I open my eyes.
It’s still here. Thank you.
It was here yesterday, and the day before that. Uncertain how long it will be here for me, though. Nobody can tell me, because once I nearly saw the last of it. I nearly died.
I hope it’s here again tomorrow.
Michael has not been published by a major publishing house as yet, although he has written a handful of articles for local lifestyle magazines and one or two rural media reviews. He was a photographer (retired) by trade. Michael has been writing for many yearss. He is now living with hearing failure, but that doesn’t stop him from writing on a daily basis.
He flies above ruinous landscapes,
pondering patchworks of castles baked in mud.
Like Alexander, Genghis, and the Russians,
he yearns to find and best his enemy here.
What does it mean that these monuments of dust remain,
that the fortress of the steppe warrior endures?
As if awaiting a deluge.
A.M. Bigler is a pilot who reads and writes. Today, he lives in Wisconsin with his wife and two sons.
My dad’s thunder would pluck you out of a trance before you realized you’d entered one.
“What’s that crap you’re listening to!? Rock ‘n’ Roll? That’s not music; it’s shouting!”
Sixty years later, every nerve twitches when bombarded by the “music,” all words and volume.
I’m irrelevant. Just like Dad.
Eileen is a writer on good days, a crafter on others. She wishes the muse would sit on her shoulder more often.
Cheryl sits on her porch, waiting. She knows that when she sees the first lightning bug, glowing as it rises from the grass, summer will have truly arrived.
Her paranoid neighbor says they won’t come anymore—climate change.
Cheryl isn’t a believer. She shivers in the cold August night, waiting.
Candace Kubinec posts her stories at storydribbles.wordpress.com and her poetry at rhymeswithbug.com.
Sunshine after a murky morning,
Dark rings telling tales
Screams from behind tired eyes
That once danced with life
And still briefly glinted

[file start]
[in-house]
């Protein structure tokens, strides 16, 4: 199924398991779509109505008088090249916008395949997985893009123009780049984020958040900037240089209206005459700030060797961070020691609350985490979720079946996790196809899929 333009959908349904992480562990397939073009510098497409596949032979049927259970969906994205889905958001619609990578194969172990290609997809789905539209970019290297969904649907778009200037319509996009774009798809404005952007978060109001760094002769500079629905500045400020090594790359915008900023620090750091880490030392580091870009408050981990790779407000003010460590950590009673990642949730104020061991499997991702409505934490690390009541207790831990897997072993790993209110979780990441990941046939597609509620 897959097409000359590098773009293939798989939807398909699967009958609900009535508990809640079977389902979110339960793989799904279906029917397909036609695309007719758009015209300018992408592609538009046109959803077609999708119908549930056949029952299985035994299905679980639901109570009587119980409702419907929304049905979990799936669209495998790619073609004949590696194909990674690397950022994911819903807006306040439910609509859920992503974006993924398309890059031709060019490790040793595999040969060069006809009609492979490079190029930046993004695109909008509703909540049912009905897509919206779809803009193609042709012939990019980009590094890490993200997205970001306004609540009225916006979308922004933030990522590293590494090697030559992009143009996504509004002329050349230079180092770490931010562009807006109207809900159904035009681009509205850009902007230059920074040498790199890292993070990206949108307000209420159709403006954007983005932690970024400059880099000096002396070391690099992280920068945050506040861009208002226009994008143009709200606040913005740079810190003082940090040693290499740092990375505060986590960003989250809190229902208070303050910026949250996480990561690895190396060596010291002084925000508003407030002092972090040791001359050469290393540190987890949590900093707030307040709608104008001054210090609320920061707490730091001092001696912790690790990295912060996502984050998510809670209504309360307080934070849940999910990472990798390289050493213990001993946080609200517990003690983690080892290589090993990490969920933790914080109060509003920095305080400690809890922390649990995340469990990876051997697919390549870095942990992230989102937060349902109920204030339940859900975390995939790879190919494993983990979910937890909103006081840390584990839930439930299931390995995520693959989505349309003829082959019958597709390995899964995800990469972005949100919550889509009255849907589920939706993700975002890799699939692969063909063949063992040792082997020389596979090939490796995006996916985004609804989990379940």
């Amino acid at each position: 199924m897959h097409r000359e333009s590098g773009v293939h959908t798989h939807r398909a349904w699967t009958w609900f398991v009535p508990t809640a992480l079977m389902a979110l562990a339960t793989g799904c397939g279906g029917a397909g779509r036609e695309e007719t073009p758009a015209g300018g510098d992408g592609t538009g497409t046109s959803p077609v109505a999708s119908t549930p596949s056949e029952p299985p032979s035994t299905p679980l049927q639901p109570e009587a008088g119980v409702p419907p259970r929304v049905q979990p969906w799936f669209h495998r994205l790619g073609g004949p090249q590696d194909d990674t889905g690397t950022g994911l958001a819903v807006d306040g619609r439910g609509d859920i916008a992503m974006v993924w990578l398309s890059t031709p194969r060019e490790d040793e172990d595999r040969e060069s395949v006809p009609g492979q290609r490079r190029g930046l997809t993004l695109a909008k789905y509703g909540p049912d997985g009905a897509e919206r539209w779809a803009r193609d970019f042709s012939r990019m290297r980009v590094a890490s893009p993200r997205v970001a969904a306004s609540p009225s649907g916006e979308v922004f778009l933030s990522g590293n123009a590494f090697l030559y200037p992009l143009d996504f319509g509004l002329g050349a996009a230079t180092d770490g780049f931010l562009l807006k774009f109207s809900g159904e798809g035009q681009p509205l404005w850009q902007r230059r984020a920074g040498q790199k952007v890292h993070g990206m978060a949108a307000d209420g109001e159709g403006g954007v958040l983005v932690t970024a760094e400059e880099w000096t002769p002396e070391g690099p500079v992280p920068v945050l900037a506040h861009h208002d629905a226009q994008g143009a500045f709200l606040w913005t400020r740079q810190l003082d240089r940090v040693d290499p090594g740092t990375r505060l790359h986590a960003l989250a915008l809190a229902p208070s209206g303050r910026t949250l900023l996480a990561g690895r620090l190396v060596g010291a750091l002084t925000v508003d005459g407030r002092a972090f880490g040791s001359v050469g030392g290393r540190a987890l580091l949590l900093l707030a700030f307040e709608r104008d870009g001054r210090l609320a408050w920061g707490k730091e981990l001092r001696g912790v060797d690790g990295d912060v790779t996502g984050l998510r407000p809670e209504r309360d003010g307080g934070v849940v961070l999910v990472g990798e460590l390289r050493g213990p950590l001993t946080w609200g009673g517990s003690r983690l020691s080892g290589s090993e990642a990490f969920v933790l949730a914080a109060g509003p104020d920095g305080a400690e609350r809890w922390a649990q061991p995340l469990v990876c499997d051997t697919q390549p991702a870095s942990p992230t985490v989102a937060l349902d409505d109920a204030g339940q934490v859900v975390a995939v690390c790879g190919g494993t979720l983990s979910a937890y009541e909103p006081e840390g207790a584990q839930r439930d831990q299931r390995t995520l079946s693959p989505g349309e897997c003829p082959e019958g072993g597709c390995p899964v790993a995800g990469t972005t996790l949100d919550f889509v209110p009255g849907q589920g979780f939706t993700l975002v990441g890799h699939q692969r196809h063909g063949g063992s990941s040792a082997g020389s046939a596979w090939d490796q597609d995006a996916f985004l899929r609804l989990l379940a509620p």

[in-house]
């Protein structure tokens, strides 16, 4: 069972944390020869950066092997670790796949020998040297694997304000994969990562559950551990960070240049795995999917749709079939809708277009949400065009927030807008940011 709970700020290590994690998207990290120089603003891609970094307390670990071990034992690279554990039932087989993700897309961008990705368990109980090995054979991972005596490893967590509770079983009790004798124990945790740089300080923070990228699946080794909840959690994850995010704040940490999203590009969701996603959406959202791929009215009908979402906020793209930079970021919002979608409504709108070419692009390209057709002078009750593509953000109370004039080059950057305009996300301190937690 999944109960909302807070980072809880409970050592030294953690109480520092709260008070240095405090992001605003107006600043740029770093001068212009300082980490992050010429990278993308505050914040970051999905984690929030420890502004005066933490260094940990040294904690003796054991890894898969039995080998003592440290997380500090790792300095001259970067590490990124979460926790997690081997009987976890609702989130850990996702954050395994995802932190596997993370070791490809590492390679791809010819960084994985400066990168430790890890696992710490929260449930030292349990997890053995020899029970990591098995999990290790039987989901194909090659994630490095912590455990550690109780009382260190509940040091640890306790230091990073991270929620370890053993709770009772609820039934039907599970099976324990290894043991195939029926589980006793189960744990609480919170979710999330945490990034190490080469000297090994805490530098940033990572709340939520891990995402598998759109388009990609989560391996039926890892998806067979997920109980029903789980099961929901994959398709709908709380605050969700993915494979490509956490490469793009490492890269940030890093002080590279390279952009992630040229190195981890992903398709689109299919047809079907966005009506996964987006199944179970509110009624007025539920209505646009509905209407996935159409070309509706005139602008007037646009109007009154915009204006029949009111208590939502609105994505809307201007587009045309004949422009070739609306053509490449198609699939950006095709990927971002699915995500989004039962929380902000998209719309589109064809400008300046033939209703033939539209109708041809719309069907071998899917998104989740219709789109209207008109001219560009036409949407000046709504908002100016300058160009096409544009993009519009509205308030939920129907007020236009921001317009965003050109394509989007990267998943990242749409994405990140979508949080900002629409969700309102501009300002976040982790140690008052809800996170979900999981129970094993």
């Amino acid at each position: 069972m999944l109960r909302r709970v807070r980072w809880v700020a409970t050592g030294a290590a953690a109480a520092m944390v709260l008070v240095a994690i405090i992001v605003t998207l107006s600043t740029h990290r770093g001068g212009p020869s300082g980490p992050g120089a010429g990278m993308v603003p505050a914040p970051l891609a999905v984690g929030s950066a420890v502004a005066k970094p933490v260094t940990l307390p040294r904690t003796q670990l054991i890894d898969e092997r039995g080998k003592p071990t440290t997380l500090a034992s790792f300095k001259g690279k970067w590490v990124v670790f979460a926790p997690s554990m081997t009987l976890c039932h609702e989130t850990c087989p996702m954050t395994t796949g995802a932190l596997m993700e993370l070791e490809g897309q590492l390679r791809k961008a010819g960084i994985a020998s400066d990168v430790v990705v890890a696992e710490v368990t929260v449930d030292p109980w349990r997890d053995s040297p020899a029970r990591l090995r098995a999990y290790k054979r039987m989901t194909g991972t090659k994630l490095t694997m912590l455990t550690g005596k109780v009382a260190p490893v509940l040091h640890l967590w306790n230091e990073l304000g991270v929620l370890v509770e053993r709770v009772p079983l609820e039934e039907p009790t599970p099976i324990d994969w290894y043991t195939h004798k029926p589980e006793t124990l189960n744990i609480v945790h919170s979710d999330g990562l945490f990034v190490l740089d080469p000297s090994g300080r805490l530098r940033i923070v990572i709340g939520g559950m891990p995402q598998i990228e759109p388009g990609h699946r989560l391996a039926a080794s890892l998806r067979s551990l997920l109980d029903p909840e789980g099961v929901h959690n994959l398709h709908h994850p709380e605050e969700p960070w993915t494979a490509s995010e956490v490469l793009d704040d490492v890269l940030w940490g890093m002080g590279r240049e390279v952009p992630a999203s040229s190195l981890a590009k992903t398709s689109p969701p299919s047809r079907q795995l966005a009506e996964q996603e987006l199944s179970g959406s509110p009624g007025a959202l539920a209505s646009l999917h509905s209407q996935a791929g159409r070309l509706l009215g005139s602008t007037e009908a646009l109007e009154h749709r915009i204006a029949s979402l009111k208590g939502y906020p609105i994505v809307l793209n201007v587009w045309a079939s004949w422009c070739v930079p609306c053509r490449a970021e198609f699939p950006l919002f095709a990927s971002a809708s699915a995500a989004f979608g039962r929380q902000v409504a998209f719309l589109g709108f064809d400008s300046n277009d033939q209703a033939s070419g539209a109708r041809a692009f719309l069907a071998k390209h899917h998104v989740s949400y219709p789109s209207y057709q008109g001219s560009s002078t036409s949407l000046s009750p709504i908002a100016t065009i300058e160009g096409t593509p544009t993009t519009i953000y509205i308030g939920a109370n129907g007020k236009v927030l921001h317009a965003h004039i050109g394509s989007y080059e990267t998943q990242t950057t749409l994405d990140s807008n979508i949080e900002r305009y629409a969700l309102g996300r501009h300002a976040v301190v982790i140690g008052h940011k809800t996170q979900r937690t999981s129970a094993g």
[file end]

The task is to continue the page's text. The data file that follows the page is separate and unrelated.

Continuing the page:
When he saw her
He peered into the glass and blinked
The birth of a tear
Gravity carving a salty track to the cheek’s edge
Jon is a frustrated storyteller from the North West of England, currently working in Local Government but with a background in Newspaper Journalism.
Mothballs, mother’s coats zippered away in clothing bags above a field of gloves, fingers outstretched as if in bloom. Dad’s fedoras molded into the shape of his skull, various moods for each day, all nestled sleepily above the rooms where we slept, seasoned to perfection with the dust of forgetfulness.
Jim Doss lives with his wife and three children in Sykesville, Maryland, and earns his living as a software engineer. He has previously published two books of poems: Learning to Talk Again, and What Remains. In partnership with Werner Schmitt, he also published a book of German translations entitled The Last Gold of Expired Stars: The Complete Poems of Georg Trakl 1908 – 1914. In his spare time, he is an editor for the Loch Raven Review.
Sidewalks have no desires
as do streets, no hidden agendas,
no future place they long
to go and see. Sidewalks are content
with being still and listening to the stories
that shoes and paws beat
into their skin day after day. Sidewalks
have no other place to be but here.
Arlene writes poetry, song lyrics, and flash fiction. She’s working hard on a romance poem about dead birds and their last confessions at present.
He turned to see his replacement being greeted as he had been, with smiles, handshakes, and razzmatazz.
All too soon his own time had been ravaged with despair, hurricanes, and many tragic manmade disasters.
The Old Year listened to the chimes welcoming the New Year and whispered: “Good Luck, 2018.”
John B. Sinclair is a much-travelled Scot who has now returned to Scotland, where he enjoys freelance writing on a variety of subjects.
Dreams and reality sometimes ravel and blur in the longest hours of the night. That’s when I reach out and touch your arm, your back, your thigh, lightly, ever so lightly, so I don’t wake you. We’ve grown old and frail together, you and I. Now, constantly, we seek reassurance.
Alex lives in a suburb of the Big Apple.
Gentrification marched its silent footsteps to the oak door of Moore’s Tavern.
Old Man Henry smiled and licked his wrinkled lips. If he couldn’t have it, nobody could. He grabbed the gasoline and lighter.
The starry night seemed brighter to him that night.
The stone chimney was all that remained.
Anthony works with numbers by day, and words by night! Happily married in the heart of Kentucky.